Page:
If you’ve heard me speak, you’ve likely heard the research behind the shift going on between the members of early Generation Y and the ones born since 1990, the ones I call: “Generation iY.” They’ve grown up on-line, influenced by the “i” world. Culture has molded them into different students than their earlier counterparts. They’re not bad kids, or troubled kids (necessarily) or slow kids. Some of them are smart as a whip. And I love them. But—we are seeing what society has done to them.
With the release of my book, Generation iY: Our Last Chance to Save Their Future, people are asking me these days: who are they? How is Generation iY different than the earlier students in Generation Y? Aren’t they just the same kids, but with more technology? Good questions. Let me attempt a rapid response below.
|EARLY GENERATION Y||GENERATION iY|
|1. Born in the 1980s||1. Born in the 1990s|
|2. Highly compassionate||2. Low empathy|
|3. Activists||3. Slack-tivists (Want to be involved a little)|
|4. Technology is a tool||4. Technology is an appendage to my body|
|5. Passionate about a cause||5. Fashionate about a cause (If my friends do it)|
|6. Civic minded||6. Self-absorbed|
|7. Ambitious about the future||7. Ambiguous about the future|
|8. Accelerated growth||8. Postponed maturation|
I still believe in these kids. I continue to believe they can and will change the world. However, they will do so if we figure out how to connect with them and guide them into the future. Minimally, this shift has delayed their entrance into adulthood. More than one college dean has told me, “26 is the new 18.” What young people most are healthy mentors who focus on building some fundamental skills in students:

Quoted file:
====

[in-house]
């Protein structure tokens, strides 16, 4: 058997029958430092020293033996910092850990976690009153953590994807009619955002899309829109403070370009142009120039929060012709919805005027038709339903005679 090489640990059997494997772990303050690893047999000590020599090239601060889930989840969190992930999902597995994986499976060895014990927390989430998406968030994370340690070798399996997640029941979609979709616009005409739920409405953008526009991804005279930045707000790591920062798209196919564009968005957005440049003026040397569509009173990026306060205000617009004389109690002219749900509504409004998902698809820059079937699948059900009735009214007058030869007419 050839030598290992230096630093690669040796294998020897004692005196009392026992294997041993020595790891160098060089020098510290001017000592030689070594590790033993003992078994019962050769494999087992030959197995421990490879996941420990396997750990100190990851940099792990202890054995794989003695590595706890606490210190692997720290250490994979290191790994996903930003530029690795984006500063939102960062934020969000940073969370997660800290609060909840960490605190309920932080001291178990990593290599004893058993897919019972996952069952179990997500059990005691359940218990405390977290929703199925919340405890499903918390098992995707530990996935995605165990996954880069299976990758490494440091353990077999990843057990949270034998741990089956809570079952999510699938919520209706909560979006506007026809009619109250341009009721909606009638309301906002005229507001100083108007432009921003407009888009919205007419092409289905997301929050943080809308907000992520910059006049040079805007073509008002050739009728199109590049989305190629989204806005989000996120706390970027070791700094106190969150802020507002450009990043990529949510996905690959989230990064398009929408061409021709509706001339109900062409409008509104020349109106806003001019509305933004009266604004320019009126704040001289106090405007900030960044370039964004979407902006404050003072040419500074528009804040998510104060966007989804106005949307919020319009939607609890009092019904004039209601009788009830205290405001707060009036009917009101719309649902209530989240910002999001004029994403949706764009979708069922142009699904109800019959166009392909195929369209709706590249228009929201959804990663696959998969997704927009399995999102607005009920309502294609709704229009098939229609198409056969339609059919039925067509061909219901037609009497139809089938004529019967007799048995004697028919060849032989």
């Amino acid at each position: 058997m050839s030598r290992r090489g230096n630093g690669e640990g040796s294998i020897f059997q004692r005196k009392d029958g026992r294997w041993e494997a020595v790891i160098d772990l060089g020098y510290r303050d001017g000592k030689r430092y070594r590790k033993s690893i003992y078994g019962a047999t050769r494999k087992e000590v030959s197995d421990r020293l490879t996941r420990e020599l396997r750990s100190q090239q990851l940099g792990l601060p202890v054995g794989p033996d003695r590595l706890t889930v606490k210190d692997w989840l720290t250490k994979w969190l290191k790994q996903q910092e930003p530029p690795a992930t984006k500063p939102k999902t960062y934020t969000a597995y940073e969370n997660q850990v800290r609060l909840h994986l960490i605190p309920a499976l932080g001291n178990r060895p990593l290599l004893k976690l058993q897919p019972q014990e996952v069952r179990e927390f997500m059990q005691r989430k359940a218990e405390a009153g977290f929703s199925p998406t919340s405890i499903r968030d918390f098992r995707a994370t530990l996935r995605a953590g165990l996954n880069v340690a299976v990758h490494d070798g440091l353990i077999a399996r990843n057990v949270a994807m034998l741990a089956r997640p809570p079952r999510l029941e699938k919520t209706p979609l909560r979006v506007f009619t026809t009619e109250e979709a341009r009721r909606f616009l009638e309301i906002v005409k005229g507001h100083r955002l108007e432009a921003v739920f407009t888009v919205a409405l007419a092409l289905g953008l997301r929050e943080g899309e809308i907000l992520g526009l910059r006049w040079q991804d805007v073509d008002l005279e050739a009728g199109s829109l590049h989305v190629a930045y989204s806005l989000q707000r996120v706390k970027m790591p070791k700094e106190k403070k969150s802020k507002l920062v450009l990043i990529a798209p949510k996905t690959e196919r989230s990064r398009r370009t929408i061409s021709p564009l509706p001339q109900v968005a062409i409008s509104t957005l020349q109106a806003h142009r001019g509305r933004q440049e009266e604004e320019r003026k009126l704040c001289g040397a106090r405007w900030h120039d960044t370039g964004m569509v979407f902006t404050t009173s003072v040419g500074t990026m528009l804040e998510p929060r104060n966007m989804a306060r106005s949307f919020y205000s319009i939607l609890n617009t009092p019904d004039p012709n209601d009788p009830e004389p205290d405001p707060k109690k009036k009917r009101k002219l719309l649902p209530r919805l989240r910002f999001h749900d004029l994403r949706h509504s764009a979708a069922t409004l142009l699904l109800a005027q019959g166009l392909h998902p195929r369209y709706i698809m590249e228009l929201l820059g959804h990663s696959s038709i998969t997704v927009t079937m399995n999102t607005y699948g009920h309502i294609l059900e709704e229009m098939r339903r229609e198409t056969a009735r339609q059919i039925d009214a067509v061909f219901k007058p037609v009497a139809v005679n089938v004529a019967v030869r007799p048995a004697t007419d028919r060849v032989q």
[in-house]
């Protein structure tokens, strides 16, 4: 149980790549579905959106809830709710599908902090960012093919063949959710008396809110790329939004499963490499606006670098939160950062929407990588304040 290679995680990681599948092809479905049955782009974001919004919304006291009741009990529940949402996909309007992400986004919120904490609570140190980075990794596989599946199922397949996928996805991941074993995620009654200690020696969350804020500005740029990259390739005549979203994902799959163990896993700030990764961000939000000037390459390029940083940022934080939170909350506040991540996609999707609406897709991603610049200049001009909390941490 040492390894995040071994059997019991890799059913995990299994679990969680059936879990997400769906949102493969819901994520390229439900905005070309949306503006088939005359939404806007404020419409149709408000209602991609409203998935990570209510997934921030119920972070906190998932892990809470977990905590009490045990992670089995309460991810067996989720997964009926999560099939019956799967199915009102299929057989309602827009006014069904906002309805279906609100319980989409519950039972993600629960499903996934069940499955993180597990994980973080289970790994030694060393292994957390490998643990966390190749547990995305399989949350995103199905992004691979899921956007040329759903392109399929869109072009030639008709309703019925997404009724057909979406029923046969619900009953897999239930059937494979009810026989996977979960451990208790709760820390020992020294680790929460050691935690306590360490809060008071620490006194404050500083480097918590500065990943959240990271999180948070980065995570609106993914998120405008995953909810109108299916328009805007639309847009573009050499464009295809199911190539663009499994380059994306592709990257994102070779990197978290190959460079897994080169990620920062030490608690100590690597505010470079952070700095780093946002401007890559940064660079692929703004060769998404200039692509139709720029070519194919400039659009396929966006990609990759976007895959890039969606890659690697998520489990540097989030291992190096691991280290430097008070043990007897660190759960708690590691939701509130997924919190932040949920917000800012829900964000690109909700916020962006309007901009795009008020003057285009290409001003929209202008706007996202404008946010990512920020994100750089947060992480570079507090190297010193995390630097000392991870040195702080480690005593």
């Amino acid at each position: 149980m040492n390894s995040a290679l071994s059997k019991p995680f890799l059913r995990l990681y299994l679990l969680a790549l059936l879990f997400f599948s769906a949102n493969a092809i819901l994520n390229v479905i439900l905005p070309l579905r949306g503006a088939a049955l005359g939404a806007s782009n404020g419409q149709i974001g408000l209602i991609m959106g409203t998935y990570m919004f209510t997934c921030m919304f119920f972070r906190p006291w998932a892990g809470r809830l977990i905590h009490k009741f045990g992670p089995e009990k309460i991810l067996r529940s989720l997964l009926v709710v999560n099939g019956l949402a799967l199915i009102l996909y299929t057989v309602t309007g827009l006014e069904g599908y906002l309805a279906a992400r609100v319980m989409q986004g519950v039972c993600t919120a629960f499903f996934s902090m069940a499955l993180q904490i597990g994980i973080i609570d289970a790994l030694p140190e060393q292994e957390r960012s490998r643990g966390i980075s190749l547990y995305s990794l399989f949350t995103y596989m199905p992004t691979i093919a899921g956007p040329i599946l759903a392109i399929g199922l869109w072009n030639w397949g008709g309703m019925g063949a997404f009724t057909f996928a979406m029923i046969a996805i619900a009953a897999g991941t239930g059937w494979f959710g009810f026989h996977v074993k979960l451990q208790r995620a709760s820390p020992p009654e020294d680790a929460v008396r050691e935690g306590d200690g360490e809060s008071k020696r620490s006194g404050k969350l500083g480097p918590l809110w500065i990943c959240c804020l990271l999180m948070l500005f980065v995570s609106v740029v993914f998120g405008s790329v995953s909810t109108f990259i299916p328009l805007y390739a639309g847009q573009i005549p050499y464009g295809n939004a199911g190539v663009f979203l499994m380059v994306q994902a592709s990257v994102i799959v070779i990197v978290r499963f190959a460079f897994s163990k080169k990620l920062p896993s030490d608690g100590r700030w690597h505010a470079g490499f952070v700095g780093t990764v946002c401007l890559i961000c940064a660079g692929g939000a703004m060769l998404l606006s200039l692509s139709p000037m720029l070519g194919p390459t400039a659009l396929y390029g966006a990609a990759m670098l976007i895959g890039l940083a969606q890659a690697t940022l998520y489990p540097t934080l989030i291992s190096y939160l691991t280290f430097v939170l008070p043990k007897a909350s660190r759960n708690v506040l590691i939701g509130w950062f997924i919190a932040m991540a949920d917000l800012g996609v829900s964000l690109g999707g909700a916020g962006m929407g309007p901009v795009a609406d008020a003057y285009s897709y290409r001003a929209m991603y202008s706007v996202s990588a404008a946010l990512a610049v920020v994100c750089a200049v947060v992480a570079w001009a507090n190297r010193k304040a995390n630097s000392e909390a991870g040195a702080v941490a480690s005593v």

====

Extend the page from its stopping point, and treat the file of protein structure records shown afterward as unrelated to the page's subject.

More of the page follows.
- Emotional Intelligence (We must build soft skills in them)
- Character and Ethics (We must provide them with a moral compass)
- Strengths Discovery (We must help them to discover their primary gifts)
- Leadership Perspective (We must equip them to think and act like leaders)
In column three above I use the word: “Slacktivist.” People ask me what I mean by that. Let me provide a definition that comes straight from the students themselves:
A Slacktivist: One who advocates for social change one tweet, Facebook “Like”, on-line donation and petition signature at a time.
These kids still want to change the world, but adults often fail to prepare them for long-term commitment and sacrifice. Fortunately, there are lots of ways kids can feel like they’re making a difference without leaving their laptop screen.
If you’d like to go deeper, I share some solutions to this challenge in my latest book, Artificial Maturity: Helping Kids Meet the Challenge of Becoming Authentic Adults.
Obviously, technology is not going away, nor do we want it to. The problems our world suffers with, however, cannot all be solved with an iPad. We must find ways to get kids out from behind the screen and into the real world.